Remember this lad, pictured right? It's John Bostock.
I gave him his debut at Crystal Palace four years ago. Only 15 and still at school he became Palace's youngest ever player. We had high hopes that he would go on to become a key player for Palace, but he only played four games before he was persuaded to join Tottenham.
Simon Jordan, Palace's owner at the time, was very unhappy, and his mood didn't improve when the tribunal told Spurs they only had to pay us £700,000 for the boy – there were add-ons, but no guarantees they would be triggered. Running a good academy is expensive and Bostock had been in ours since he was eight. Simon was so angry he considered scrapping Palace's academy, reasoning that if all the good players were to be poached on the cheap, what was the point?
I mention this because Simon and I recalled the affair this week after the Football League clubs voted to accept the Elite Player Performance Plan – the Premier League-driven reform of youth development. Part of the deal was the imposition of a fixed tariff for the transfer of players like Bostock. In his case we would have received less than £100,000.
That is peanuts and nowhere near sufficient compensation. An academy costs £500,000 to £1m to run at present (the new academies are going to be even more expensive) and there's no way it is going to produce five or 10 players of Bostock's standard each year to pay for it. I think the proposals are going to have severe consequences for the best academies in the Football League, like the one at Palace. Clubs are going to have to seriously think about whether it is worth continuing with them because it is obvious that the big clubs will just open their wallets and hoover up all the best talent.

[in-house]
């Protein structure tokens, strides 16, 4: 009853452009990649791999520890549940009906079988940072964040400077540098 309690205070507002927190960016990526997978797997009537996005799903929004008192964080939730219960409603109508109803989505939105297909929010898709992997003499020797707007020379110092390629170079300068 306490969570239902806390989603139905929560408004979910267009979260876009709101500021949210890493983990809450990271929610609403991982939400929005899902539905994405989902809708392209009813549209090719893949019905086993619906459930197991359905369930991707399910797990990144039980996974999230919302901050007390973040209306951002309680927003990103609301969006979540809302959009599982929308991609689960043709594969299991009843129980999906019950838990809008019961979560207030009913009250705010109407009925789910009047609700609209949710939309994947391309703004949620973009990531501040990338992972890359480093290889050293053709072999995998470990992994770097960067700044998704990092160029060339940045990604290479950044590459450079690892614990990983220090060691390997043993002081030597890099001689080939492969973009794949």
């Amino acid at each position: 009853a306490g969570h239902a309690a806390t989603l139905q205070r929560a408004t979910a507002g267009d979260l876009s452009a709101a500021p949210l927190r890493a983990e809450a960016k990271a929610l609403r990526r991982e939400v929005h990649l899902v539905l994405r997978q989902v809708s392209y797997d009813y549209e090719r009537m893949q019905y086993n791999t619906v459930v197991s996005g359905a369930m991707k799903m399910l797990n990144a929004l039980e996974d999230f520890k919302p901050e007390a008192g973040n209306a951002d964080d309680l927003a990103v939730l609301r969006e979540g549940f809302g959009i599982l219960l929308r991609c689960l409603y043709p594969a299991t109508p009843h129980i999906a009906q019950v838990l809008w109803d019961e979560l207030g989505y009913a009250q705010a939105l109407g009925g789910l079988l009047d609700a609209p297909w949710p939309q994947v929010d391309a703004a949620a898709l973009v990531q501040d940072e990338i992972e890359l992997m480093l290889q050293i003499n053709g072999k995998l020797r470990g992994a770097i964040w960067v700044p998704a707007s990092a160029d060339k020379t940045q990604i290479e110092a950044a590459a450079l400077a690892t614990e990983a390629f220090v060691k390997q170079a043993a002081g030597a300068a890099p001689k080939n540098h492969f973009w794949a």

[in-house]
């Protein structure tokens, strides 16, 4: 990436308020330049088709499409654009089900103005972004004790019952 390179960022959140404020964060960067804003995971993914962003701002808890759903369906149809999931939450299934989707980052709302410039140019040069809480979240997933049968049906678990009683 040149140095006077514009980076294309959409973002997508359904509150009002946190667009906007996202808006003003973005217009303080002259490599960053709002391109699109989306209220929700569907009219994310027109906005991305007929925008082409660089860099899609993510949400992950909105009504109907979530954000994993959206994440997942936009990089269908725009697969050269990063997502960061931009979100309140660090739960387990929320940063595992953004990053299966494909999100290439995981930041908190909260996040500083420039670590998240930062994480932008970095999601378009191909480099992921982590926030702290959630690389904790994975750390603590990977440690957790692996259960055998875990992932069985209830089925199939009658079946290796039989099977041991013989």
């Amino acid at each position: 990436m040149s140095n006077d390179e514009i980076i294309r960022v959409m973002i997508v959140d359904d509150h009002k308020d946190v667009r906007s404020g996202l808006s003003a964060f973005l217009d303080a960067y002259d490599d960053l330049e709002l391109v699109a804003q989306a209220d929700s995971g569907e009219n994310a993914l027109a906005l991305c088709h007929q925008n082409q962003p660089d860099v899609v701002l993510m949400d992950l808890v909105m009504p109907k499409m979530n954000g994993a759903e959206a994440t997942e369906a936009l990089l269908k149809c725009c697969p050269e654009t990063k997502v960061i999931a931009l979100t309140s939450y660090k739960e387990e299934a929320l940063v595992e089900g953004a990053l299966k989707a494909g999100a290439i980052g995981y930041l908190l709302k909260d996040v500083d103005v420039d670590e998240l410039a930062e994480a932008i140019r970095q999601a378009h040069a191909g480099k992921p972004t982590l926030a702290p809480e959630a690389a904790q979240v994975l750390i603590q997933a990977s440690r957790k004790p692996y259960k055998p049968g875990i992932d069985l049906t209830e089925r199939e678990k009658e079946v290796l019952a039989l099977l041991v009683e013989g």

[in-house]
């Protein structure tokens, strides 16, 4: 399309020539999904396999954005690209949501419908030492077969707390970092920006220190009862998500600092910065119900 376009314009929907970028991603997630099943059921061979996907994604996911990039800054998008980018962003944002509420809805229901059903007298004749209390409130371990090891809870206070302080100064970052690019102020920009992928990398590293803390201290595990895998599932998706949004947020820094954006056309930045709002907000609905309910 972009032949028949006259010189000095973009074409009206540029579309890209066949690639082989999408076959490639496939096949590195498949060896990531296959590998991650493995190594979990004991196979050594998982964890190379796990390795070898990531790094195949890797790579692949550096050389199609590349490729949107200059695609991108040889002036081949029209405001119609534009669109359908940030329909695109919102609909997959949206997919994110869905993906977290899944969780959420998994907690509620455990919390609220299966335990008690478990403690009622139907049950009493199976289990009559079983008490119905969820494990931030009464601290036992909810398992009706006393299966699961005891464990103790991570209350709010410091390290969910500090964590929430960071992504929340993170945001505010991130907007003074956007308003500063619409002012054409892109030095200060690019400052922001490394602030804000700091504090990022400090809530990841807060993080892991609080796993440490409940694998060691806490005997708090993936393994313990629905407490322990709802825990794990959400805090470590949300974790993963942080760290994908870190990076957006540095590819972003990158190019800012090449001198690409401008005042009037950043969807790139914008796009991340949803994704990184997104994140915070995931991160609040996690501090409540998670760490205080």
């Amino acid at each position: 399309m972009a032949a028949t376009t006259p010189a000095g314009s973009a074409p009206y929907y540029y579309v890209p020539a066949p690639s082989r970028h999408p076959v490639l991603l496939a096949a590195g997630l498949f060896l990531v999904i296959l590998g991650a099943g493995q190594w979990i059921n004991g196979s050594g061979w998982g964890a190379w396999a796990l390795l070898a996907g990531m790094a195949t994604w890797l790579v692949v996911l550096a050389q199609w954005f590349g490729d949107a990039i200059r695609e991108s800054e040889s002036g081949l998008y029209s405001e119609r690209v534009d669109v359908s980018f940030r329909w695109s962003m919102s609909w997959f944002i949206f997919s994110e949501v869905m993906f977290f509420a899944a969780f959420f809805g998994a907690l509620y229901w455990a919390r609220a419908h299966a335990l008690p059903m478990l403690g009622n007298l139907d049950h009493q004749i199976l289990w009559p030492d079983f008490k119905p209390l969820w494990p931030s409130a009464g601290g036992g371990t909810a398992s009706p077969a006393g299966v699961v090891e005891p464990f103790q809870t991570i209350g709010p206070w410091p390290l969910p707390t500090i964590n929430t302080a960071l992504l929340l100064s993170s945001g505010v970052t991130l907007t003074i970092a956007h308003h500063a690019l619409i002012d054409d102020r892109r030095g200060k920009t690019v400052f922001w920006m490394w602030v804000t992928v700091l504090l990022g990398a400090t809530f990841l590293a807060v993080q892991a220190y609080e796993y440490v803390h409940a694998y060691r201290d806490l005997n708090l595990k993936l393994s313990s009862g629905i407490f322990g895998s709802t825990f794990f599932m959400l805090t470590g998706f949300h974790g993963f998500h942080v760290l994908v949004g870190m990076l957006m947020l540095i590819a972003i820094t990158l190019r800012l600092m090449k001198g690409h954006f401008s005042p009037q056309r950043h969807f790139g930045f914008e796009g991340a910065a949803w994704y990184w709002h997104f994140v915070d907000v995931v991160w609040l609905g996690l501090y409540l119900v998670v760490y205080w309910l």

Clubs should be allowed to put their younger lads on contracts. Otherwise their only hope is to persuade a boy that he would be better off staying with them, and getting matches, instead of disappearing into the background at a big club. It is not easy, because money talks, but look at what has happened to Bostock since he left Palace. He's been on loan to Brentford and Hull without establishing himself at either and is now back at Spurs without a squad number. He'll be 20 in January, but in four years he has started just 18 league games and he hasn't played a senior match for 11 months.
I feel sorry for the lad, but if he had stayed at Palace he could have played close to 100 Championship matches by now which would have set him up for the rest of his career. As it is, no one seems to have done well. Tottenham probably feel they haven't got value for money, Palace lost a player on the cheap – and it doesn't look as if they are going to get any of the add-ons – and the boy, who's the most important person in all this, isn't playing football.
2. Chuffed it's Chelsea but I wish Torres was playing
Tomorrow Chelsea come to Loftus Road. What a prospect! I bet many QPR fans can't believe we are playing them less than 18 months after surviving relegation to League One. This is the sort of match you relish; it is why we want to be in the Premier League. It may not be the most high-profile derby of the day but unlike the Manchester clubs we share the same borough – indeed, as the mayoress said at our promotion reception, Hammersmith & Fulham is the only borough in the country with three Premier teams.
The Manchester clubs have had all the attention but under the radar Chelsea have already shown they are more than capable of giving them a run for their money. I was going to go and watch them the other night in the Champions League, but I didn't think I'd learn much with them playing half the side they would field against us. It was the right decision because the game ended up like a testimonial. Chelsea were so dominant they could have scored 15.
Someone said how lucky we are Fernando Torres is suspended tomorrow. It depends which way you look at it. If I'm totally honest I'd prefer Torres to be playing than Didier Drogba.